Vitamins

Vitamins during Menopause

Menopause is one of the crucial physical tuning points in a woman’s life. During this time, a lot of hormonal changes take place, as a result of which she might feel weak or even at times, emotionally ill-balanced.

It is therefore imperative that a woman takes care of her mental and physical health during menopause and replenish her body with requisite doses of the right vitamins. The best vitamins and the health factors to be taken into account before consuming them require expert advice.

Before mentioning menopause vitamins, make sure that your hormones are balanced and check out for symptoms such as PMS, monthly menstrual discomfort, hot flashes, unexplained weight gain, mood and related symptoms.

Best Vitamins

Vitamin A:

Low levels of vitamin A contribute to heavy menstrual bleeding (and possibly cervical cancer) and aged-related skin conditions like leukoplakia. Therefore, include plenty of vitamin A sources like Carrots, spinach, turnips, apricots, liver, cantaloupe melon, sweet potato in your daily diet.

Vitamin B:

Folic acid may help to prevent precancerous changes in the cervix. Main thing is, all B vitamins work in harmony. They help us to handle sugar, maintain health of the liver, and stabilize brain function. Low levels of vitamin B complex can lead to emotional stress, fatigue and depression.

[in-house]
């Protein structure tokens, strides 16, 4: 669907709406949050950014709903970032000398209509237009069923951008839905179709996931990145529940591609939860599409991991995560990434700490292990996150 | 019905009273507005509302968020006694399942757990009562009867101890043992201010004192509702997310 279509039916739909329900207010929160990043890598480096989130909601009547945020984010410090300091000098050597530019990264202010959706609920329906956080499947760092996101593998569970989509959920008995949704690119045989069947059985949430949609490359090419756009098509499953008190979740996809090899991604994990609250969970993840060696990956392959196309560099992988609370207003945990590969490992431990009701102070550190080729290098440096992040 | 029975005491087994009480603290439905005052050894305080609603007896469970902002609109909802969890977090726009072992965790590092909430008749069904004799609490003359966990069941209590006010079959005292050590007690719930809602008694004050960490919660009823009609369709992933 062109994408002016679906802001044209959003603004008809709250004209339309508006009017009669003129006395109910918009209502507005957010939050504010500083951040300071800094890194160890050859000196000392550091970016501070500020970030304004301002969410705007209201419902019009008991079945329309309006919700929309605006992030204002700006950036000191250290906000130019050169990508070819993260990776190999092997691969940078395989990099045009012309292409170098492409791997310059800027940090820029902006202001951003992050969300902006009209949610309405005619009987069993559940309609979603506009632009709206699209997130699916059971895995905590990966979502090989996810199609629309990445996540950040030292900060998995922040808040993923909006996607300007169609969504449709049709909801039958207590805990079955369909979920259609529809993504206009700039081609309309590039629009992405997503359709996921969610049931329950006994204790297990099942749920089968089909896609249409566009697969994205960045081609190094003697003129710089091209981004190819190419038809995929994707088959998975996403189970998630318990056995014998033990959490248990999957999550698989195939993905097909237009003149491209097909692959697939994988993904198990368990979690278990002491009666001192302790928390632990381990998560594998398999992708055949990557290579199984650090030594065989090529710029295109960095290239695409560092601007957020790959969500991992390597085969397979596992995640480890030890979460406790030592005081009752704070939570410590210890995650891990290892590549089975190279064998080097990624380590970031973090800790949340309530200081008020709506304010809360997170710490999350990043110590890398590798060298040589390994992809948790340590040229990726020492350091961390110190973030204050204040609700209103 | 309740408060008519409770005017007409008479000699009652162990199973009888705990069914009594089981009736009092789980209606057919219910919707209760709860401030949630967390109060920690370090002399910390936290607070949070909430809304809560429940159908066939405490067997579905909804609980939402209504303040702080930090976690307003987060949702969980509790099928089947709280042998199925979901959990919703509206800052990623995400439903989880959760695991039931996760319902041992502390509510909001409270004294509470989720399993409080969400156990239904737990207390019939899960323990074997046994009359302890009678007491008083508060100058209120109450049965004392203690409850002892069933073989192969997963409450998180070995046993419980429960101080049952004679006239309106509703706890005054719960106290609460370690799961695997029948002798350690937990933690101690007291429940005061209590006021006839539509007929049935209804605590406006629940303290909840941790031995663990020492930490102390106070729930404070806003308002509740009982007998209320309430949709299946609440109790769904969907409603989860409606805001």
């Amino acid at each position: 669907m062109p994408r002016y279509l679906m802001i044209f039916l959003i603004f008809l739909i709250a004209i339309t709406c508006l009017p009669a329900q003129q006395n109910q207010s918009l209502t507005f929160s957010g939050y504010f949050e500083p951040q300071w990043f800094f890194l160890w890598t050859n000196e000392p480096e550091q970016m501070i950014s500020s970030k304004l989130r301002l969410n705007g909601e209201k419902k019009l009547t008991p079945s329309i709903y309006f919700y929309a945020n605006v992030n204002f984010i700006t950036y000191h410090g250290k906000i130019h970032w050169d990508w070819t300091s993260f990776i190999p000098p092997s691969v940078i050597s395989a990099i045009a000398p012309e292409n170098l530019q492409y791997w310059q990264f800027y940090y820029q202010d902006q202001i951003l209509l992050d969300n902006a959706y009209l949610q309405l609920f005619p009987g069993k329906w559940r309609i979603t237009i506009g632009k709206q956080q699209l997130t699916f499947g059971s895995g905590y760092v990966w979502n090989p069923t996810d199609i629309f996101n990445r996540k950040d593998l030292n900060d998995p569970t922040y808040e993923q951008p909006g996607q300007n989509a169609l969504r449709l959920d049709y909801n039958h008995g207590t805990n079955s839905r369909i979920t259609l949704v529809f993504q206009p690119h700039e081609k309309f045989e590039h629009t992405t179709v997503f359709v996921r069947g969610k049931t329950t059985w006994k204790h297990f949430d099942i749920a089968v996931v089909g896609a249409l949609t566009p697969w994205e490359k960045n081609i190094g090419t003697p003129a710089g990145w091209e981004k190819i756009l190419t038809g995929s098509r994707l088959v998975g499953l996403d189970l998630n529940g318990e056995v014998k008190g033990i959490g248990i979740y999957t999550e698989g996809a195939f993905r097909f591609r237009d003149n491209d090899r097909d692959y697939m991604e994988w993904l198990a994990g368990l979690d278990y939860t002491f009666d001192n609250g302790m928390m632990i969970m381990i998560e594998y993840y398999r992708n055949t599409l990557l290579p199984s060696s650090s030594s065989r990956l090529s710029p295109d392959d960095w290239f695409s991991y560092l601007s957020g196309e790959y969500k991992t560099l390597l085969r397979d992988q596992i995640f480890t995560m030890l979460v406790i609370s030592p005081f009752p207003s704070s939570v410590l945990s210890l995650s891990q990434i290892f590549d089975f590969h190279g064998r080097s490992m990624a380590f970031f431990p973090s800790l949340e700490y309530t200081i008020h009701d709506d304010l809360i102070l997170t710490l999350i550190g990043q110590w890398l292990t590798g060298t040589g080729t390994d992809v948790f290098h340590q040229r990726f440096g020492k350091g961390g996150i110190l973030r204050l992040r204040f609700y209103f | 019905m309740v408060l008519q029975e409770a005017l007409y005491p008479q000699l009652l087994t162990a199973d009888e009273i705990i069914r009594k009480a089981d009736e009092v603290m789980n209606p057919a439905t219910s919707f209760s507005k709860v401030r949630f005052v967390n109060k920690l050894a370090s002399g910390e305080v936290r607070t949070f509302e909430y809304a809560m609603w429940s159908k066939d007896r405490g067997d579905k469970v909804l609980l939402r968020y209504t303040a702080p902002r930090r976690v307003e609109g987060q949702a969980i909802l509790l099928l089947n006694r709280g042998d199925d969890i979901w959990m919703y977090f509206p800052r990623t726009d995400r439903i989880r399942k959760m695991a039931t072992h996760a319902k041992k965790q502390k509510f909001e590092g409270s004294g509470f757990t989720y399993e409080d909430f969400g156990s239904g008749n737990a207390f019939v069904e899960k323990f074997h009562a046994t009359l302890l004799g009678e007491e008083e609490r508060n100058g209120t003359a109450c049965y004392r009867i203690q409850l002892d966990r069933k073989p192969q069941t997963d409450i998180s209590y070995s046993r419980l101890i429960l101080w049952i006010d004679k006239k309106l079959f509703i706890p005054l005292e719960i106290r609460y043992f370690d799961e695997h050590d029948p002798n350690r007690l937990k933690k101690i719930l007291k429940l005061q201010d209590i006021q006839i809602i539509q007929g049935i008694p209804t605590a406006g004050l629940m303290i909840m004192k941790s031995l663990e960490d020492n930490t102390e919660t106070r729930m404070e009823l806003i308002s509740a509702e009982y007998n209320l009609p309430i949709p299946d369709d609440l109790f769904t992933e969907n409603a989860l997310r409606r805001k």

Vitamin C:

Since the need for collagen regeneration increases with age, so does the need for vitamin C. It also helps the adrenal glands and the body’s immune system – another system that needs more help as we enter mid-life and menopause.

Vitamin D:

This vitamin is essential during and after menopause to prevent bone loss. Vitamin D can be taken in supplement form or from being outdoors in sunshine. Additionally, natural foods containing vitamin D include egg yolks, fish, especially salmon, enriched milk, and liver.

Vitamin E:

Vitamin E is an excellent vitamin for menopause. It has long been called the “anti-aging” vitamin. This vitamin can be taken in pill form or from natural foods including sweet potatoes, the external leaves of broccoli and cauliflower, raw nuts and seeds and some salad dressings.

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